It’s the middle of winter, and the world around us is frozen—tree branches droop with snow and lakes have transformed from glacier-blue basins to nature’s crystal-clear ice rinks. But the water from Alberta’s rivers, lakes, and groundwater continues to flow under its icy armour, and the Alberta Energy Regulator (AER) continues to report on how those water sources are being used in energy development.
The AER’s second update to the Alberta Energy Industry Water Use Report shows that Alberta’s energy industry is using less water than you may think. The AER uses water-use intensity to evaluate water-use performance.
"Protecting our water resources is of the utmost importance to the AER,” says Clay Hopper, AER industry performance specialist. “It is comforting to know that across our energy industry, companies feel the same way and are continually exploring options to reduce the amount of water used in their operations."
Here is how many barrels of water it took to produce one barrel of oil in 2017:
Water-use intensity varies greatly across the four extraction technologies. Here is how their water-use intensities compared across the period of 2013 to 2017:
- For enhanced oil recovery, a 25 per cent decrease
- For oil sands mining companies, a 13 per cent decrease
- For oil sands in situ companies a 31 per cent decrease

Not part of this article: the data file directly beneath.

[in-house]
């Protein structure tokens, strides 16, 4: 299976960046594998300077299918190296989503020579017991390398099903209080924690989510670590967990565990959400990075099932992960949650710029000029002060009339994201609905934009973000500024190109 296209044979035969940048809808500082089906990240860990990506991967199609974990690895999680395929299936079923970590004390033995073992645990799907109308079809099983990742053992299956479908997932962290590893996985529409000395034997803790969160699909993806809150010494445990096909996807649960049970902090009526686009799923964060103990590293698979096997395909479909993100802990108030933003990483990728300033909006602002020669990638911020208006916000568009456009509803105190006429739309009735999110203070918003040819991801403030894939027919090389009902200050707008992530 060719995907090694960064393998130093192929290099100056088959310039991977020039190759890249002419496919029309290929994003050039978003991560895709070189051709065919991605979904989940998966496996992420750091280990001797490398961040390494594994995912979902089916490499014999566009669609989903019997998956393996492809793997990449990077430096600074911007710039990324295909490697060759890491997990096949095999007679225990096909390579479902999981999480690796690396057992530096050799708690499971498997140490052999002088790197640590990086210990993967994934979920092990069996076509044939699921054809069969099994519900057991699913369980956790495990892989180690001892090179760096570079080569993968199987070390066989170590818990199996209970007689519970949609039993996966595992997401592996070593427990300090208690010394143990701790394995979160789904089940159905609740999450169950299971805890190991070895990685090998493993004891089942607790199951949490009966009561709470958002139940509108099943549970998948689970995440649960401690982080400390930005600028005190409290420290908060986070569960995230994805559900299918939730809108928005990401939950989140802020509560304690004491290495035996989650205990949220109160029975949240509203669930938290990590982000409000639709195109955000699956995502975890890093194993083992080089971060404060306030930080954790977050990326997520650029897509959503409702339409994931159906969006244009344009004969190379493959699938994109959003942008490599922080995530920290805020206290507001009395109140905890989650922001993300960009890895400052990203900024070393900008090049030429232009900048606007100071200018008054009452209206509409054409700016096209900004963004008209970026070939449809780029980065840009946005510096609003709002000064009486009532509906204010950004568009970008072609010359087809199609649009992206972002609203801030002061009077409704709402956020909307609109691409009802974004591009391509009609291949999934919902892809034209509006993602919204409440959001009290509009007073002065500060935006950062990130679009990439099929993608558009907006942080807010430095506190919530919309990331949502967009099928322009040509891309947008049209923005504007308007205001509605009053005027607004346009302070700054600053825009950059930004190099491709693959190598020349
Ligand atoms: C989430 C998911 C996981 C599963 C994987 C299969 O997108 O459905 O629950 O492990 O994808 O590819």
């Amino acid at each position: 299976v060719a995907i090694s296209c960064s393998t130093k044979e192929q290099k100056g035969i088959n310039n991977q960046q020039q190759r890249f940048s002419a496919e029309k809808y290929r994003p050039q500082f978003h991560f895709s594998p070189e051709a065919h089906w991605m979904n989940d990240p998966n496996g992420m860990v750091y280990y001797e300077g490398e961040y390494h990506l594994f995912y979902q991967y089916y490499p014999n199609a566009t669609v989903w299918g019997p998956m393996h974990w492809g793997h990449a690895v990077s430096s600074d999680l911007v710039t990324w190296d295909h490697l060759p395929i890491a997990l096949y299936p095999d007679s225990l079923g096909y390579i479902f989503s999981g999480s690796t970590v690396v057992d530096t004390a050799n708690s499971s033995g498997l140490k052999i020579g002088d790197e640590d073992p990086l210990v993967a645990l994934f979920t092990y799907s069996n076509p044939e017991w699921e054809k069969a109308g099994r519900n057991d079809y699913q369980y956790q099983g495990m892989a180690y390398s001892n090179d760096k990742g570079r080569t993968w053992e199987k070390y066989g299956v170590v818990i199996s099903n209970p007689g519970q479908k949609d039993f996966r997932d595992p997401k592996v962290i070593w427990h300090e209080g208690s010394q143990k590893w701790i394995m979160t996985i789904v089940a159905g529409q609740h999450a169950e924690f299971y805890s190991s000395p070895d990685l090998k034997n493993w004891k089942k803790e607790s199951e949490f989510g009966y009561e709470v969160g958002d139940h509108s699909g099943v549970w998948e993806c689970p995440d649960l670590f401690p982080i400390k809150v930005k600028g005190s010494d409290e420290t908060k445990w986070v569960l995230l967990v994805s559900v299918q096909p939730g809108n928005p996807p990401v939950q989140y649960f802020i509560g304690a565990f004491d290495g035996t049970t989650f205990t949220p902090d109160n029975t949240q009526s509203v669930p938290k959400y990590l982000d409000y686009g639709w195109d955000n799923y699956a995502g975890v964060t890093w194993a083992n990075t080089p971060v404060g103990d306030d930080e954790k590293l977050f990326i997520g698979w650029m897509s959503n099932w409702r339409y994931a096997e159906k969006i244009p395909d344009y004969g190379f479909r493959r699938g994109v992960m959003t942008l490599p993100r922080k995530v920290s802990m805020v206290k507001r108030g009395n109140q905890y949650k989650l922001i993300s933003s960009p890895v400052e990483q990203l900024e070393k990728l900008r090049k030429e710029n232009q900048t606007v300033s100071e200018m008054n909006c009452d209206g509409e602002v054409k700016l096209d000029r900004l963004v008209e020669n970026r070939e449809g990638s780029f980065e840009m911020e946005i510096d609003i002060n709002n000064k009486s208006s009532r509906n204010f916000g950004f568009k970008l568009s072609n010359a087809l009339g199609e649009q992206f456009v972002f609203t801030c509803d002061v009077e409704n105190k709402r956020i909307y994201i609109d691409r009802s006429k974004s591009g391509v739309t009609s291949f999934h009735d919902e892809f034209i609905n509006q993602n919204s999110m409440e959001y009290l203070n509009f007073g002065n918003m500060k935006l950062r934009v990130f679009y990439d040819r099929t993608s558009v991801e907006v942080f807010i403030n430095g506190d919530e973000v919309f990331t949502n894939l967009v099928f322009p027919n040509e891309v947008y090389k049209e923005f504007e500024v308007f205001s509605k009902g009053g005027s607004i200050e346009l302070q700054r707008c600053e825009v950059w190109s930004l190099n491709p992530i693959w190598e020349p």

- For hydraulic fracturing companies in 2017, a 20 per cent increase over 2016 because more wells were drilled in places that required more water for fracturing
The update also shows that not only are companies using less, they are also recycling more water—79 per cent of the water used was recycled.
New to this report is company specific data on water used for enhanced oil recovery (EOR) and hydraulic fracturing operations.
Data on oil sands in situ and mining was in the previous update.
Enhanced Oil Recovery
Production at EOR facilities—which flood rock formations with water to help extract oil—has been declining since 2013, largely because older wells are being abandoned. Newer wells that are still producing require less water to do so. As a result, total water use has also declined as older EOR projects have become inactive.
For these reasons, EOR used less water to produce a barrel of oil, and EOR producers have shown a 29 per cent improvement in water use and an average recycling rate of 93 per cent.
Simply stated, more water is used when more wells are drilled. With hydraulic fracturing becoming more common in the province, water use for this method has grown by over 2.5 times since 2013.
Hydraulic fracturing operators recycle four per cent of water used. While this seems low when compared with EOR, the reason is simple: Once a well is drilled and producing, the need for hydraulic fracturing fluid, which contains water, ends.
While the data in this update is from 2017, work is underway on the next update, which will include 2018 data for all four extraction technologies.
Leaving a comment? You should know this: